Francois Auguste Rene Rodin, known as Auguste Rodin was born November 12, 1840 in Paris to a working class family. He began drawing when he was about 10 years old. He was mostly self-educated. When he was 14, he entered the Petite Ecole, a school for artists and mathematicians. He attended this school until he was 17. During his time at the school, he studied under Horace Lecoq de Boisbaudran. This teacher had a unique perspective in teaching. He believed in developing his student’s personality so that the student observed the world with their own eyes and drew from their memories. Even later in his life, Rodin was appreciative of this teacher’s approach.
Rodin submitted a clay sculpture to the Grand Ecole in 1857 in an attempt to gain entry to the school. He made two additional attempts at admission and was denied both times. The school’s admissions standards weren’t considered especially rigorous and it is speculated that Rodin’s failures to gain acceptance were due to a difference in the artistic tastes of the admissions officials and Rodin’s style. Rodin was trained in a lighter, 18th century sculptural style while the judges preferred a more neoclassical style of work. Rodin left the Petite Ecole in 1857 and went on to earn a living as a craftsman and ornamentor. Over the next twenty years, he produced decorative objects and architectural embellishments.
Rodin had a sister, named Maria, who died of peritonitis in 1862. Rodin took her death hard and harbored a great deal of guilt because he had introduced her to a man who was unfaithful to her. Disillusioned, Rodin turned his back on art and joined a Catholic order, the Congregation of the Blessed Sacrament. Saint Peter Julian Eymard, the founder and leader of the order, encouraged Rodin to continue with his sculpture. He recognized the artist’s talent and speculated that Rodin was not suited for the life of a religious order. Rodin went back to his work as a decorator and began studying with Antoine Louis Barye, an animal sculptor. Barye’s attention to detail in the musculature of animals in motion strongly influenced Rodin. These influences can be seen in much of Rodin’s later works.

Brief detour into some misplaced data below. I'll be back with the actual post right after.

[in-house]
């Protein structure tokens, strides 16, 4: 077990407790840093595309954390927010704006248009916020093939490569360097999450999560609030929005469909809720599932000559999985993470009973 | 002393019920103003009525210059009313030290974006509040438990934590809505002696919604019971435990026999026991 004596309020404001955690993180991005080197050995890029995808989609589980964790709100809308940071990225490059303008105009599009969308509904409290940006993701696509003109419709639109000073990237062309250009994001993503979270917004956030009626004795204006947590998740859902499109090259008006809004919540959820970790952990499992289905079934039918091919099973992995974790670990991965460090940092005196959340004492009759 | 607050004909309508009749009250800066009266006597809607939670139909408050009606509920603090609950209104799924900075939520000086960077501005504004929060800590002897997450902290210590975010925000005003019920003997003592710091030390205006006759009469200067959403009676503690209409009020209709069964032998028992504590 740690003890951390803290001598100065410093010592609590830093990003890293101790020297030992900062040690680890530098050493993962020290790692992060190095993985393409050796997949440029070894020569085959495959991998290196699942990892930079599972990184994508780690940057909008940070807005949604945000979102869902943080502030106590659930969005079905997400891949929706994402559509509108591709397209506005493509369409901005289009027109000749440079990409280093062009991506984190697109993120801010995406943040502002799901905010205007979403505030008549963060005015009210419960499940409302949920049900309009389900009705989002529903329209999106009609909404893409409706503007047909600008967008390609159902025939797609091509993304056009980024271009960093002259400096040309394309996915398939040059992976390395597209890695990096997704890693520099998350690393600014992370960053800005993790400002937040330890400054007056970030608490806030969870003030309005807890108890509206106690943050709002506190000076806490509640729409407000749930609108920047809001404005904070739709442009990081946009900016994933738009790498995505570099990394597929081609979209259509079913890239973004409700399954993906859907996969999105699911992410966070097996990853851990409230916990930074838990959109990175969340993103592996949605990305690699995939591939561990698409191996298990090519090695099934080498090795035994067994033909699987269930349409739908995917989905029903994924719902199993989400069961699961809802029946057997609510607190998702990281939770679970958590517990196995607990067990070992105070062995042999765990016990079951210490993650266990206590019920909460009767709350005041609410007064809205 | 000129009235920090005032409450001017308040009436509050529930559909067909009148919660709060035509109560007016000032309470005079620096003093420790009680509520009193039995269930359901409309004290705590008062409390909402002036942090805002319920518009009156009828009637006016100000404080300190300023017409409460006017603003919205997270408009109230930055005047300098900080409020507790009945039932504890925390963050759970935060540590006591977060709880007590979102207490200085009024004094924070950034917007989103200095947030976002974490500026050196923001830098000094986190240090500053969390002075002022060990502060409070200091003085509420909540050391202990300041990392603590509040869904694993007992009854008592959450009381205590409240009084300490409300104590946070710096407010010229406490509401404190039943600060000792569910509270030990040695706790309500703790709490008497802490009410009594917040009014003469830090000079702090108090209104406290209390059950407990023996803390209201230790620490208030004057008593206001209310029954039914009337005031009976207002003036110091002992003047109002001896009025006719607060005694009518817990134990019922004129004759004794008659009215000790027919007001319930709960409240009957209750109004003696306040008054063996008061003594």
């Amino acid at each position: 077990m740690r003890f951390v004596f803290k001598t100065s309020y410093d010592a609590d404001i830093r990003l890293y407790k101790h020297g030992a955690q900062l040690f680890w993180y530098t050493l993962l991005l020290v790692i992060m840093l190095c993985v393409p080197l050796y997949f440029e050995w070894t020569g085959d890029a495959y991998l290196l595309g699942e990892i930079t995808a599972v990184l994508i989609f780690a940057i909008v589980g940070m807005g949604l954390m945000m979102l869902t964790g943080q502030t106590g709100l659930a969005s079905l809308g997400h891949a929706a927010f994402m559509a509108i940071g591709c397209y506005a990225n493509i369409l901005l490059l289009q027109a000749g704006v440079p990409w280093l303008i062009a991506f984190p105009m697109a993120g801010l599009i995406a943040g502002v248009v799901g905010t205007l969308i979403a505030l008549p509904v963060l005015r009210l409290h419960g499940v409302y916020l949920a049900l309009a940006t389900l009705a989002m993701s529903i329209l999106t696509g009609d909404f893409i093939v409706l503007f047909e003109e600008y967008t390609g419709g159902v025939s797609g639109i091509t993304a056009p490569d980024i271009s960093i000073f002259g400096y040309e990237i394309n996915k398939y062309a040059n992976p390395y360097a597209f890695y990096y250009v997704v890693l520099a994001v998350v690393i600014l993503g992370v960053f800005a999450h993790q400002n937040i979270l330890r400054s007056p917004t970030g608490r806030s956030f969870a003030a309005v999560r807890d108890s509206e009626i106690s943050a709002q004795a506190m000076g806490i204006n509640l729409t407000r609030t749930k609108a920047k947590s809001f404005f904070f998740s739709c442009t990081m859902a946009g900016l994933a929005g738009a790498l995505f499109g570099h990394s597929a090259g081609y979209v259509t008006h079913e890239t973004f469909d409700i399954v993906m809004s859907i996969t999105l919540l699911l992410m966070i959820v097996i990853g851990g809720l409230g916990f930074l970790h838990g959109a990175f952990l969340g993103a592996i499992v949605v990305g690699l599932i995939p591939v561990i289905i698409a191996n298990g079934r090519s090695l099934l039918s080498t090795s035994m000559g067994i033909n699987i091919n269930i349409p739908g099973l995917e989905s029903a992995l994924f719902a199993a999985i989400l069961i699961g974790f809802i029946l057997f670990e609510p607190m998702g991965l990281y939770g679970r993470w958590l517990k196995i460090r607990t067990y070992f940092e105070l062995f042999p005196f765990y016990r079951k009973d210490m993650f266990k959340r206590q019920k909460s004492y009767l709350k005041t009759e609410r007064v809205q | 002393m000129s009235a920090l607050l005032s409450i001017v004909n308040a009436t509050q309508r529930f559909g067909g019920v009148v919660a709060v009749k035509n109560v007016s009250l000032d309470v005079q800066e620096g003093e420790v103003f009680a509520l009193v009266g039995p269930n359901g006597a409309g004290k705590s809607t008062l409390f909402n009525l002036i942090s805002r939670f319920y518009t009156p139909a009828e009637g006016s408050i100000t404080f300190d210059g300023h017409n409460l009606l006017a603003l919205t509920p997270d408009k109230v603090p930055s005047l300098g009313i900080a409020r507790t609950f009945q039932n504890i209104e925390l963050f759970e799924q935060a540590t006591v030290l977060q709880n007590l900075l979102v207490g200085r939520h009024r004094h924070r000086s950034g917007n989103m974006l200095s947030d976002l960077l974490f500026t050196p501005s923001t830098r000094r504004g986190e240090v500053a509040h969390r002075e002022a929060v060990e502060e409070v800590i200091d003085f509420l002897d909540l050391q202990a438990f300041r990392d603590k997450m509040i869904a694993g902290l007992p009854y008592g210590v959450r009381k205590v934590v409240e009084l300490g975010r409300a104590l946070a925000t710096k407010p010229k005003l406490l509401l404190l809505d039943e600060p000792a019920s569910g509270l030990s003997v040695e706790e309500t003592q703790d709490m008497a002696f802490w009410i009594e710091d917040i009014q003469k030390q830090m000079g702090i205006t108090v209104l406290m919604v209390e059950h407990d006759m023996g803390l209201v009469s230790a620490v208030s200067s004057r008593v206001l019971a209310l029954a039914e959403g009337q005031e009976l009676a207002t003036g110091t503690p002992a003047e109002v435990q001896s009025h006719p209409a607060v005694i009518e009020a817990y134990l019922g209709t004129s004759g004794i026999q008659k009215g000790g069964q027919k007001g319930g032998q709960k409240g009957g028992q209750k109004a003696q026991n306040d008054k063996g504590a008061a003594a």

In 1864, Rodin began living with a woman, Rose Beuret. They had a son who was born in 1866. That same year, Rodin submitted a sculpture for exhibition and joined the studio of Albert Ernest Carrier-Belleuse, where he worked as chief assistant and produced roof decorations and stairway embellishments. Rodin worked for Carrier-Belleuse until 1870. Rodin was called to serve in the National Guard when the Franco-Prussian war broke out. Rodin was nearsighted; a fact that shortened his military service.
After Rodin’s military service, Carrier-Belleuse invited Rodin to accompany him to Belgium and continue working as a decorator. Rodin agreed and planned to spend a few months in Belgium. His plans changed and he ended up staying in Belgium for six years. Rodin gained experience as an artist and craftsman through his decorator job, yet no one had seen his sculptures. He could not afford the materials to have his work cast in bronze. It was during his time in Brussels that his relationship with Carrier-Belleuse deteriorated. He found employment with other studios and displayed some of his works at salons in Brussels.
Auguste Rodin was a French sculptor who became one of the most influential sculptors of the modern era. Trained in classical technique, Rodin developed a style and a body of work that transformed sculpture for generations. Although he found classical sculptural techniques stale and boring, he didn’t start his career with the intent of being a rebel. He wanted academic recognition, yet the best known of his works were met with controversy and criticism. The poses of his subjects were considered too casual, his work was disrespectful in its lack of heroic theme, his forms too real for conventional tastes. The criticism often cut Rodin deeply, but he did not compromise his artistic vision in order to fit in with the establishment. Much of Rodin’s work represents the growth of democracy, where the masses of humanity matter as much as the elite. This paradigm shift toward a more democratic approach toward humanity led to Rodin’s work gaining greater acceptance with both governments that commissioned his works and private collectors. At the turn of the century, Rodin’s work was highly sought after by art collectors.